Along with science-fiction, the whodunit happens to be the genre, which has been subject to a lot of postmodern experimentation and appropriation in the western literary world from Borges’ story ‘The Garden of Forking Paths’ to the novels of Alain Robbe-Grillet, from Umberto Eco’s novel The Name of the Rose to Orhan Pamuk’s My Name is Red and so on. It is the strictly rationalistic structure of reconstruction essential to the conventional whodunit which has made it a soft target for all the anti-realistic and anti-representational attacks of the postmodern. Michael Holquist calls this a tradition of “Metaphysical Detective Stories” in the post-war European fiction. Holquist notes Joseph Wood Krutch’s statement that “Poe invented the detective story that he might not go mad” (2001: 78). In case of Sandipan and much of the western Postmodern tradition, the subversion of the whodunit brings back the phenomenon of ‘madness’ into the genre. Here it is a certain kind of ‘madness’ that bores holes into the impeccable logicality of the whodunit.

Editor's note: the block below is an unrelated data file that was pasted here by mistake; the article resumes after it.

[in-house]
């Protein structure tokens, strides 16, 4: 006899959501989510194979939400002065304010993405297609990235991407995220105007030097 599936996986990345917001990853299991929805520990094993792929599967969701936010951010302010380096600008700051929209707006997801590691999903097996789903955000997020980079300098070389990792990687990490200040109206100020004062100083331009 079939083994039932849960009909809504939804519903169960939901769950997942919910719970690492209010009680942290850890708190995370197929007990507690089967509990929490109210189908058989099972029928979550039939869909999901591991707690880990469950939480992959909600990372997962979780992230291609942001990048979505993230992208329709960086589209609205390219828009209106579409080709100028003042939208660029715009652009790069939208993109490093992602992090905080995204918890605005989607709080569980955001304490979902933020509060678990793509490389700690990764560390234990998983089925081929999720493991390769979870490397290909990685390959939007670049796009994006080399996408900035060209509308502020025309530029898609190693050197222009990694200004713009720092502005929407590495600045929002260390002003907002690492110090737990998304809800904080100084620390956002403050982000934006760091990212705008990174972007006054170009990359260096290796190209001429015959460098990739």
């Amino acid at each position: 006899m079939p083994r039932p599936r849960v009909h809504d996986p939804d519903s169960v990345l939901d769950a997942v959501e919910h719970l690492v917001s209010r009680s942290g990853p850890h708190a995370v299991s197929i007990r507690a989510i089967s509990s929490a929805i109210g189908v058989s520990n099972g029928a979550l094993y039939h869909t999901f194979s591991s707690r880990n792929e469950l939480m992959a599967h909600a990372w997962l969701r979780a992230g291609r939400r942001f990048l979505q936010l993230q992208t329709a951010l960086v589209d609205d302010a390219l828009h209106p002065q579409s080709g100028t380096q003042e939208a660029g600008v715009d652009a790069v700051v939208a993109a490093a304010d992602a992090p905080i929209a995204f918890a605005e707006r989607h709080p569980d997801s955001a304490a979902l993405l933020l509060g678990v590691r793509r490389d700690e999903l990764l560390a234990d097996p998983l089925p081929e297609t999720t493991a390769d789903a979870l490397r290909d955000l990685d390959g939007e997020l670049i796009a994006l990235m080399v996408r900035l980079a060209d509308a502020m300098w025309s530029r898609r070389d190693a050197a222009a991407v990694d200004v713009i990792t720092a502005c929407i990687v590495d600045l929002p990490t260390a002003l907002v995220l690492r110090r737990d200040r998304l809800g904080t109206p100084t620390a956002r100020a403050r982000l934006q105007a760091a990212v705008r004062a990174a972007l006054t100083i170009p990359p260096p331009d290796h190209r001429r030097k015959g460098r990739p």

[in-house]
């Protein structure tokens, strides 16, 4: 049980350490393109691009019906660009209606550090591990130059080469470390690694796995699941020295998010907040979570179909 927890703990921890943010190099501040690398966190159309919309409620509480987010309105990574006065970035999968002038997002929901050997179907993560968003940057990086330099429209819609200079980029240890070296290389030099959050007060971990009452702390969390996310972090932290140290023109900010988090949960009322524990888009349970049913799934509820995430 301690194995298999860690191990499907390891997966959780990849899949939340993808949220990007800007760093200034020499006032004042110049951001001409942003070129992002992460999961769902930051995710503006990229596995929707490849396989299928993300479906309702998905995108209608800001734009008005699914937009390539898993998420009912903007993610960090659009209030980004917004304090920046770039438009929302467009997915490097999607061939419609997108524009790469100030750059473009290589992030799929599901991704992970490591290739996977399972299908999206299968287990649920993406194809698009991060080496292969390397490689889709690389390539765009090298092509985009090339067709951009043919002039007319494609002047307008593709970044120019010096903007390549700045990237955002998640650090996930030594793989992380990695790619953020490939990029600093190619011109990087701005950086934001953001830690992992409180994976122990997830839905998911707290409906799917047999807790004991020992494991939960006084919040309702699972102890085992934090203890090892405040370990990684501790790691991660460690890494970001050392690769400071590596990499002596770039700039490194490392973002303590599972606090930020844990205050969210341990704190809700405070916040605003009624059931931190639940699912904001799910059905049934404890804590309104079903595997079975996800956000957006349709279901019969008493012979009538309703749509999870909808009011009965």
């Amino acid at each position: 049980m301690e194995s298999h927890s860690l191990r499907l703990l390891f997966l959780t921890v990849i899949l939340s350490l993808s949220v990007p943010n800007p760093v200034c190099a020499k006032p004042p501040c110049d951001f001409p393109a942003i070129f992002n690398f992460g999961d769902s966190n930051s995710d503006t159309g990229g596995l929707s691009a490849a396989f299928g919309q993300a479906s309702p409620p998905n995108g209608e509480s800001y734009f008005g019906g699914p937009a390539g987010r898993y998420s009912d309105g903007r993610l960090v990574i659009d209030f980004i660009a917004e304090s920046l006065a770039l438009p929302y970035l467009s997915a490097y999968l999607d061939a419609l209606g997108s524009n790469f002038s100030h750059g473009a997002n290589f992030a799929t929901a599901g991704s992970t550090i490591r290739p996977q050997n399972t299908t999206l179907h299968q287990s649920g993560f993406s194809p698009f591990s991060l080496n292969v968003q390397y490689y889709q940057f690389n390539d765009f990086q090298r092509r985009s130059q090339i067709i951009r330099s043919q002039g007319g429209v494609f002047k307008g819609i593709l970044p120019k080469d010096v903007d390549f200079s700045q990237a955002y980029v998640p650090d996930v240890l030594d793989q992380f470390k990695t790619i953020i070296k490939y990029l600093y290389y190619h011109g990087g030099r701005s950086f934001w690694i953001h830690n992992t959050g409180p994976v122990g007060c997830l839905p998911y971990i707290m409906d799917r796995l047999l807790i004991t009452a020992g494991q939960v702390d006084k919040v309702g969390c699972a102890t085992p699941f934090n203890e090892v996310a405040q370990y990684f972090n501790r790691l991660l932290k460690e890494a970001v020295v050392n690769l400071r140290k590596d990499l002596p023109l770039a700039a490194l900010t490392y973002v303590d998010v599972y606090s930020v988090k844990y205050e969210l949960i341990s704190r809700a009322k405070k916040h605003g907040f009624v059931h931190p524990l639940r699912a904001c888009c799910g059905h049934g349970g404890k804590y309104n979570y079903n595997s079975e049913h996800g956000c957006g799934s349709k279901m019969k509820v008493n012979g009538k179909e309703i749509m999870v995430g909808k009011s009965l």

Sandipan Chattopadhyay has always been interested in criminal psychology. In novels like Shwarger Nirjon Upokule [On the Shores of the Deserted Heaven, published in 2003], there is a strong presence of the theme of crime and it is the criminal’s point of view that seems to grip the writer. The novel titled Esho Nipobone [Come into the Nipobon, published in1994] clearly subverts the classic detective novel. Sandipan completely de-romanticizes the detective, making a joker out of him and it is the murderer who emerges as the real protagonist of the story. In both these novels, Sandipan offers us a gendered insight into female criminality in an implicit critique of the patriarchal system. I deliberately choose Dhangsher Modhye Diye Jatra for it is a much more tangential crime-narrative. Unlike the other two aforementioned novels, there is no unambiguously real murder that takes place here. The theme of crime is treated almost in an exclusively metaphorical manner in terms of a slaughter of the realistic narrative at the hands of psychosis: the symbolic killing machine here. It is in this way that the avant-gardist anti-novel is made to intersect with the popular whodunit.